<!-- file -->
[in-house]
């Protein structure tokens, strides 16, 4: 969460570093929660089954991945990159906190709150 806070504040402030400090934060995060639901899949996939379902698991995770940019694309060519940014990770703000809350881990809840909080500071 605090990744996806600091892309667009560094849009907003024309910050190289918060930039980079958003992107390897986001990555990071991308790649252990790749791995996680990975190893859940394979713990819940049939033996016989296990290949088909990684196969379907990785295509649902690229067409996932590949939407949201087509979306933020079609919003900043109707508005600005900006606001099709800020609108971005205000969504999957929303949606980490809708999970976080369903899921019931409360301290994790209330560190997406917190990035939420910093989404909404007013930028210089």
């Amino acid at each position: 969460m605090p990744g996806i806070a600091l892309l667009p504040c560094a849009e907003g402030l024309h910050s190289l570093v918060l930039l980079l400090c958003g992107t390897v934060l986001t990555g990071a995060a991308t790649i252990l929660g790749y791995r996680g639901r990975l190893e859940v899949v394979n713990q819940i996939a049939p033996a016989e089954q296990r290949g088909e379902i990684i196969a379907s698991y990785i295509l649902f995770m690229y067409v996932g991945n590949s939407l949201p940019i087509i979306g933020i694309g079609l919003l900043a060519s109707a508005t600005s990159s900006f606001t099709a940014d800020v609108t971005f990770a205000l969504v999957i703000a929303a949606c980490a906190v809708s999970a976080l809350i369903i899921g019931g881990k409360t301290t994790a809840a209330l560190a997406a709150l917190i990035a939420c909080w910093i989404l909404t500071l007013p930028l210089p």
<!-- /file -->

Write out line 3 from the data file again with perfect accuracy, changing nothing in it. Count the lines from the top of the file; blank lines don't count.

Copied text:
């Amino acid at each position: 969460m605090p990744g996806i806070a600091l892309l667009p504040c560094a849009e907003g402030l024309h910050s190289l570093v918060l930039l980079l400090c958003g992107t390897v934060l986001t990555g990071a995060a991308t790649i252990l929660g790749y791995r996680g639901r990975l190893e859940v899949v394979n713990q819940i996939a049939p033996a016989e089954q296990r290949g088909e379902i990684i196969a379907s698991y990785i295509l649902f995770m690229y067409v996932g991945n590949s939407l949201p940019i087509i979306g933020i694309g079609l919003l900043a060519s109707a508005t600005s990159s900006f606001t099709a940014d800020v609108t971005f990770a205000l969504v999957i703000a929303a949606c980490a906190v809708s999970a976080l809350i369903i899921g019931g881990k409360t301290t994790a809840a209330l560190a997406a709150l917190i990035a939420c909080w910093i989404l909404t500071l007013p930028l210089p």